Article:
DEFENDING THE HUMANITIES is difficult. Not because they are not worthy of every single line of defense we can bring to the job – they are – but because of the effort it takes simply to define them, including the very question as to whether they – or it – is a plural or singular discipline. It’s been a struggle. That is, until now.
Last night in Albany, retired Supreme Court Justice David Souter gave a group of about 325 people the words I’ve always needed to defend those ideas I hold most dear. I’ve struggled with this assignment for years, losing my audience’s interest in my awkward opening gambits to grab support.
With eloquence that required no notes – even when the 73-year-old jurist and scholar recited poetry – Justice Souter built an argument of great public importance. Since this is a blog post, I will mainly share here an arsenal of his words, which we must deploy in a war here at home that threatens to destroy the very spirit of liberty that defines this country. But first I’ll give you a little help, reminding you what the humanities encompass.
It was a recent report from the American Academy of Arts & Sciences, “The Heart of the Matter: the Humanities and Social Sciences for a Vibrant, Competitive, and Secure Nation,” that brought Justice Souter to Upstate New York. That report says that “the humanities – including the study of languages, literature, history, jurisprudence, philosophy, comparative religion, and ethics – are disciplines of memoir and imagination, telling us where we have been and helping us envision where we are going.
“They provide the knowledge, skills, and understanding we need to thrive in a twenty-first-century democracy. They equip us for leadership in an interconnected world and help foster a society that is innovative, competitive, and strong.”
The peril is that the humanities are disappearing from our test-driven schools, imbued as they are with the fear that other nations are getting ahead of us in STEM education (science, technology, engineering, math) and fearful in the aftermath of the Great Recession that young people need job training more than mind expansion. We thus overlook the impact humanities education has on creating the kind of citizens who sustain our society.
As a long-time board member and former chair of The New York Council for the Humanities, and as a trustee of my beloved alma mater, St. Lawrence University (neither of whom I am representing here; right now I am merely a newly-minted cheerleader for Justice Souter), I have learned the importance of teaching and learning the humanities. Now, thanks to Justice Souter, I feel adequately prepared with the words for what I need to say. See what they can do for you.
On the Importance of Civic Literacy
“Fewer than one-third of adult Americans understand the basic constitutional structure of our government.”
“The ultimate condition of the survival of American democracy equals the growth in judgment of the American citizenry.”
“The value of the humanities comes in direct proportion to the amount we put into it. Our best thinking may lead to the wrong conclusion. A better approach might be to take into consideration opinions other than our own, people different from us. People who fail to see what we do are by no means fools.”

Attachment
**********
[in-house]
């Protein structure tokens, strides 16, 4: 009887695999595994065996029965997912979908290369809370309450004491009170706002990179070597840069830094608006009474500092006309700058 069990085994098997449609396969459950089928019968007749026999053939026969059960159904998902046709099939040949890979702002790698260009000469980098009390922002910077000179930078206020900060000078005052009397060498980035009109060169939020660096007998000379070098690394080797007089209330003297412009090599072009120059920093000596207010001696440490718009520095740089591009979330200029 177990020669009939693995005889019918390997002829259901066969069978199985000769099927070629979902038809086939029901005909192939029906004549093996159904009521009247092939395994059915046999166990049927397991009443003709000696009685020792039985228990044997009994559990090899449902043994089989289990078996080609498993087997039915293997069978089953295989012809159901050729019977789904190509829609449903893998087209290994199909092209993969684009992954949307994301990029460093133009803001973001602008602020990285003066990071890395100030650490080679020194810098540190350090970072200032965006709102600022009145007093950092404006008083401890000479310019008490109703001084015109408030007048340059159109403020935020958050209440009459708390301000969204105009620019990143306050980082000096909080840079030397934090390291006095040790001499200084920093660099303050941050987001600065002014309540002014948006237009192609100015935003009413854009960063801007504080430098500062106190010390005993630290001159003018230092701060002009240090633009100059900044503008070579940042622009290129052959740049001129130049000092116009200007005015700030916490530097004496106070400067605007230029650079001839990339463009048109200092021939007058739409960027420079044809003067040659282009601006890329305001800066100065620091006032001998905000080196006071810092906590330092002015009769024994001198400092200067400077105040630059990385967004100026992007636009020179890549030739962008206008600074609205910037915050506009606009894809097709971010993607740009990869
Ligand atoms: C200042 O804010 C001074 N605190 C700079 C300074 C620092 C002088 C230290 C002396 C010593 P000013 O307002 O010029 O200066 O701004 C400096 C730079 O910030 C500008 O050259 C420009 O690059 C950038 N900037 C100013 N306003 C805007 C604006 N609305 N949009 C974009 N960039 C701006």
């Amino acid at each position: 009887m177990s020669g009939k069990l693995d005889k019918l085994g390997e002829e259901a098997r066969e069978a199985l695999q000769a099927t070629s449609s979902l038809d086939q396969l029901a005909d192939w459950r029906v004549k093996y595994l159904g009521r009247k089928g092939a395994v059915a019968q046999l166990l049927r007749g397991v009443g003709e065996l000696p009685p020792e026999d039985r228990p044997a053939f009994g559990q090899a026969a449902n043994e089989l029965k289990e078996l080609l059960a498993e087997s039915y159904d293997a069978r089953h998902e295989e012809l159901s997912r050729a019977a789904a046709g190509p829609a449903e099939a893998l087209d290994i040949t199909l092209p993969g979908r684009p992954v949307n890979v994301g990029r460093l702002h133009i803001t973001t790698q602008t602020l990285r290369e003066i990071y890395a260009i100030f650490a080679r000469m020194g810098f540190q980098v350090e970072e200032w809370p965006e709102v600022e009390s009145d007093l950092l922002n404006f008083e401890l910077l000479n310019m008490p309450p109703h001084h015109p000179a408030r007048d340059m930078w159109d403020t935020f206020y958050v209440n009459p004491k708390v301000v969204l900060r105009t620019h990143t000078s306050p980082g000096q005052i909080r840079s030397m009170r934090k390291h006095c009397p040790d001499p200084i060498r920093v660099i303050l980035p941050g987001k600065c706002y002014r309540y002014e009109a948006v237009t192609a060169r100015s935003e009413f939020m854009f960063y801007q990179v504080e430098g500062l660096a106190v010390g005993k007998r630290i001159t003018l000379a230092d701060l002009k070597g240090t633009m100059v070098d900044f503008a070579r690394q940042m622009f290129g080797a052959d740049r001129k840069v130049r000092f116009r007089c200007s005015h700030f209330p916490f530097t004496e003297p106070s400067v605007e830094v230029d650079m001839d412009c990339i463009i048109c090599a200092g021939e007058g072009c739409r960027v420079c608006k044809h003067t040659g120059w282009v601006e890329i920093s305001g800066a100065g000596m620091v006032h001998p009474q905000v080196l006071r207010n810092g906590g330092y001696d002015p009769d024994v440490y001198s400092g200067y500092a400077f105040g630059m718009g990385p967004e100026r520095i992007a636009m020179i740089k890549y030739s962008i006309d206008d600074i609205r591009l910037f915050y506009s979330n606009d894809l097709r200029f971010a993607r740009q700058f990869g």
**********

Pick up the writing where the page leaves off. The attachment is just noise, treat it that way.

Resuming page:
Quoting Judge Learned Hand’s 1944 “Spirit of Liberty” speech, Justice Souter said: “The spirit of liberty is the spirit that is not too sure it is right. The spirit of liberty is the spirit which seeks to understand the minds of other men and other women.”
On Civic Ignorance and Disengagement
“Constitutional government cannot survive in the face of civic ignorance and disassociation from the process.”
“Only 28 per cent of the youth vote who had not attended college voted in the last presidential election.”
On Who We Need to Be
“I want responsible voters who will avoid hysteria and avoid ideology and not be too sure they are right, who will try to understand the minds of other men and women.”
About Why You Should Do Something
“The objective we all share is a habit of mind, an intellectual character, and the point of its public value is that it happens to also be the intellectual character needed to preserve a government of constitutional values that we have inherited, and I believe is at risk.”
“We cannot preserve a notion of liberty without humane learning and humane teaching.”
Advice To Those Starting Out In The Law
“Do not drop the humanities.” Justice Souter bemoaned what he called, “the shift of the profession from a profession to a business,” calling it “a much less humane profession” now. “The last thing I want for the profession is fewer (lawyers) with a background in humanities. That’s what the law needs.”
The Humanities Amid STEM-emphasis and Testing
“Humanities can engage in some virtuous subversion. Work in civics teaching in the reading.”
What You Can Do
“Take up the cause. Write letters to the editor. Op-eds.”
“We are not asking for favors. We are asking for the survival of the United States as we know it.”
Justice Souter is part of a dedicated group of New Hampshire residents who are fighting to reinvigorate our dedication to civics. To learn more about how to reinvigorate the role of civics in our lives, start here, with the National Endowment for the Humanities New Hampshire Federal/State partnership site, reporting on his endeavors.
- If you are a New York state resident, become a member of The New York Council for the Humanities, whose mission is “to help all New Yorkers become thoughtful participants in our communities by promoting critical inquiry, cultural understanding, and civic engagement.” It is not a state agency. It needs and deserves your support.
- Like The New York Council for the Humanities on Facebook
- Follow The New York Council for the Humanities on Twitter
- Join your state Council for the Humanities
- Support the NEH
Are you with me? Then share this post, link to the above, and use your words in defense of the humanities.